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The Best Places To Buy Property

Despite the volatility of our economy and landlords being hit by changes to housing laws, many people still want to buy an investment property in New Zealand.

8 October 2021

Renting out a house remains a great way to create a stream of passive income to boost your finances, says Knight Hou, cofounder and chief executive of the Relab property platform.

“As people will always need a place to live, properties tend to be less affected by the Covid-19 pandemic’s economic impact than other types of investment,” he says.

However, before you throw yourself in the deep end and buy a house, there’s a lot to consider.

Hou says one key factor is the location you choose.

“We live in a highly connected world, so you no longer have to buy in the area you live in. Instead, you can choose a dynamic city with a growing economy that’s going to keep attracting great tenants.

Hou says if you’re looking to get returns on your investment property by renting it out, then one of the key metrics to consider is the area’s average rental yield.

This is often calculated as an annual percentage, based on the property’s value. A gross rental yield of above 5 per cent is ideal, and this average varies significantly across regions.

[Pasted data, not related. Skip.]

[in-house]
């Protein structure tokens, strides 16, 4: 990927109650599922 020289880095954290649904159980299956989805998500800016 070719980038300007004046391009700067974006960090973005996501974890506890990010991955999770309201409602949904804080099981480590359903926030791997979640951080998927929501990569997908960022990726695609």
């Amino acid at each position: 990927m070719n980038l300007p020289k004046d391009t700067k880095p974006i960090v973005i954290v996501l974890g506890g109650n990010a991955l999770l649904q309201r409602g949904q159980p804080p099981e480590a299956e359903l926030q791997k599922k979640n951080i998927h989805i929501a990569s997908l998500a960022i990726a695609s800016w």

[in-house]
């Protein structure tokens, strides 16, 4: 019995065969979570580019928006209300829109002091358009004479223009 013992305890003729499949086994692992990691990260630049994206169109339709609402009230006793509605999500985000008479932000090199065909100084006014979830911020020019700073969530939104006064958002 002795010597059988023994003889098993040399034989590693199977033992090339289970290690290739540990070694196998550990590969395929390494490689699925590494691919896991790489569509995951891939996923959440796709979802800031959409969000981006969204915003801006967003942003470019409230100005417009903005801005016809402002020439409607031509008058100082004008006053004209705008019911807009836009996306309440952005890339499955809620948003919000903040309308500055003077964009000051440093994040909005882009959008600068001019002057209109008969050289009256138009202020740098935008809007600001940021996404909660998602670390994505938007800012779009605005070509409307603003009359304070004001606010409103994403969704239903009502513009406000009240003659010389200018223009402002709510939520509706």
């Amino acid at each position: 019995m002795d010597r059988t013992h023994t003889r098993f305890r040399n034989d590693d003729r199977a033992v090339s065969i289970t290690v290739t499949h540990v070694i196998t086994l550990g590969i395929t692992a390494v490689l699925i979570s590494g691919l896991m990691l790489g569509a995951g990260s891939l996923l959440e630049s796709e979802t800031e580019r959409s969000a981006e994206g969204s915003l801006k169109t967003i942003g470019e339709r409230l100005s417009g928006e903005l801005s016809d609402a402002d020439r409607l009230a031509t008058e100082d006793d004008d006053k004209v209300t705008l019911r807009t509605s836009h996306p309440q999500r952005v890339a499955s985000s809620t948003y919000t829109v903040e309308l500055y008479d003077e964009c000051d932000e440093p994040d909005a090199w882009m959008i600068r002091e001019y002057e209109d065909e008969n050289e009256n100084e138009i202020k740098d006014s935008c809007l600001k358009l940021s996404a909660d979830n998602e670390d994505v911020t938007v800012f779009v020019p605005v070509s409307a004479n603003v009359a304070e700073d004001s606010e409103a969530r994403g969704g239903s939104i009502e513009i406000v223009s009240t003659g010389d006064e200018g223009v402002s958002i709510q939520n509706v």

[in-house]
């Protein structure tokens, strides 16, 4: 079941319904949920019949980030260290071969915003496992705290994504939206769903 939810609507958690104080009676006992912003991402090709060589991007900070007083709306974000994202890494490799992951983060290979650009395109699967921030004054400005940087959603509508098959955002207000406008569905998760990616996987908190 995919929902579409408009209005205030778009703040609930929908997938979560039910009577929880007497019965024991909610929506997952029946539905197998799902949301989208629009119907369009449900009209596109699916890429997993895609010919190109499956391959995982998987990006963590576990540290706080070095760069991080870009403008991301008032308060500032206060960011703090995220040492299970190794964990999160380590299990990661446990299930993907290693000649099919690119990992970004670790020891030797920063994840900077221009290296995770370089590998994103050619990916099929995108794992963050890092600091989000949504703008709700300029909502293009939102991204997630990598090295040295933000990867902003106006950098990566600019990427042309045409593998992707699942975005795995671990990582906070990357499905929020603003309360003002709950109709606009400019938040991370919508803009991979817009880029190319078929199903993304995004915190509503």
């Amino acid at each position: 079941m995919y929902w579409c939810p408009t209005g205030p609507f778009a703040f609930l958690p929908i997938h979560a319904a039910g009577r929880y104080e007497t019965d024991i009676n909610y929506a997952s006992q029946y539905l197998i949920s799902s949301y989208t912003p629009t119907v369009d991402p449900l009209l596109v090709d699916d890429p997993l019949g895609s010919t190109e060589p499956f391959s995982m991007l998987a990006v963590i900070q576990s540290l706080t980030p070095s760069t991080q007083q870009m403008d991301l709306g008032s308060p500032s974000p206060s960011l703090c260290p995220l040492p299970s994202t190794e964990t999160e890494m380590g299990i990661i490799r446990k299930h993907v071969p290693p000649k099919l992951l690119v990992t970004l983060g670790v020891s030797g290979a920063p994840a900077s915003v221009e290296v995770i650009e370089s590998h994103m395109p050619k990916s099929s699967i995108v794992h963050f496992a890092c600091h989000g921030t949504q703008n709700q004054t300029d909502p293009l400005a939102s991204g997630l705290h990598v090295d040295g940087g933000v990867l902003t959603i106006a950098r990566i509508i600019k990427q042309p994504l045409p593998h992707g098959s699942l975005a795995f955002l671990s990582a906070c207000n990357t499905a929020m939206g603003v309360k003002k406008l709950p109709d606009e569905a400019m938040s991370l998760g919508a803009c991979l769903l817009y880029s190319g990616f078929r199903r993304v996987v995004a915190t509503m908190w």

Relab has compared average yields across the nation and found some of the best cities for buying a rental property in New Zealand in 2021.


This North Island city has seen huge growth in recent years, because it offers a laid-back break from busy Auckland life.

Young families and professionals are flocking to beach suburbs, such as Papamoa and Mount Maunganui.

Data from the Real Estate Institute of New Zealand shows that Mount Maunganui’s average rental yield stands at around 3.8 per cent.

But don’t overlook some of the region’s fringe areas. Te Puke, known for its kiwifruit orchards, lies 28 kilometres to Tauranga’s southeast and boasts an average rental yield of 4.7 per cent.

New Plymouth

Many Aucklanders go to Taranaki for work and its affordability, but end up staying for the lifestyle. The North Island’s western coast has great weather, amazing surf, and stunning natural scenery, including Mount Taranaki.

There are many big employers in the region, including Tegel, Fonterra, and the oil and gas industries, , but there’s a serious rental shortage.

With a rental yield of 4.6 per cent, and many great tenants looking to rent, New Plymouth is quickly taking hold as a high quality investment location, says Hou.


Since the Christchurch earthquakes, this city has seen huge amounts of growth and infrastructure development, says Hou. The high number of construction and trades jobs and the reasonable cost of living make Christchurch attractive.

Along with the work opportunities, Christchurch is also a well-balanced and diverse city with many cafes, museums, and more, making it an enjoyable place to live.

The surrounding areas offer beaches, forests, mountains, and ski fields.

The Canterbury region currently has a solid 4.0% rental yield, as reported in REINZ’s first quarter Capital Gains and Rental Yields report.


Home to the University of Otago, with around 21,000 students, there are always young people looking for a flat in Dunedin.

However, if you buy an investment property in Dunedin, you won’t be limited to renting to students, says Hou. Suburbs like Mornington and St Kilda often appeal to those who moved to Dunedin to escape the high prices of New Zealand’s larger cities.